The English middle class is in a strange, conflicted place. It has its customs and foibles, its insecurities and blind spots, its heroes and totems. One source of its pride is cricket.
The working class has made great strides in recent times. Upcountry in Yorkshire, Durham and Lancashire, the sport continues to garner enthusiasm across the social divide. South Asians fresh from the subcontinent or born to immigrant families provide a frenetic groundswell for cricket’s pipelines. But success with bat and ball continues to require financial backing and football is still king on council estates, factories and construction sites. It is telling that 43% of English cricketers went to private schools that educate around 7% of the United Kingdom’s population.
The elite’s historical dominion of the game remains in the plush rooms at Lord’s and on the manicured lawns of private schools that date back centuries, but it is too small to wield authoritarian power.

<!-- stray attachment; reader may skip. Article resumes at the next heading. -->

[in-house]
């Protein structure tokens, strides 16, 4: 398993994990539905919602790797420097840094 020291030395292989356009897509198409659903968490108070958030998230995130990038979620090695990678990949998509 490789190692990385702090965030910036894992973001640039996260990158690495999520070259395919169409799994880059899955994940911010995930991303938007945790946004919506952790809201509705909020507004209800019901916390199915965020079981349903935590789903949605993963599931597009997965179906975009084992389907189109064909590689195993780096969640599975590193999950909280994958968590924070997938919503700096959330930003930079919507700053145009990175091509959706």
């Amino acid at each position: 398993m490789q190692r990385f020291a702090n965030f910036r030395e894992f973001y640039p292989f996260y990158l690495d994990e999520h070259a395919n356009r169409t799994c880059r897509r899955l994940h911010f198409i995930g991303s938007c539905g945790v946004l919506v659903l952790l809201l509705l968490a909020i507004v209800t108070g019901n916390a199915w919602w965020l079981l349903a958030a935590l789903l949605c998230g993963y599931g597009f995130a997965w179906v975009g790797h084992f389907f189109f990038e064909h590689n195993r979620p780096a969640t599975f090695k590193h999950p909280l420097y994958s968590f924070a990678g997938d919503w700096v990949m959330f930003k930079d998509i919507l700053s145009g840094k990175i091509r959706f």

It is the middle class that keeps the game alive. These are the people who subscribe to Sky Sports with its pay-television channels, attend matches at stadiums and travel around the world supporting their team, boasting about the strength of the British pound in stands commandeered in previously colonised nations.
But the middle class is divided. It comprises Tories and socialists. Its opinions on the European Union are varied. And, as is the case with the endless trudge that is Brexit, the English middle class finds itself at odds over a simple yes/no question: Is The Hundred good for cricket?
When the England and Wales Cricket Board (ECB) announced in 2002 that it would trial an additional format, most dismissed it as a gimmick. Critics figured the idea would fade away or be viewed as a sideshow, like the Hong Kong Sixes or indoor cricket.
From gimmick to money-spinner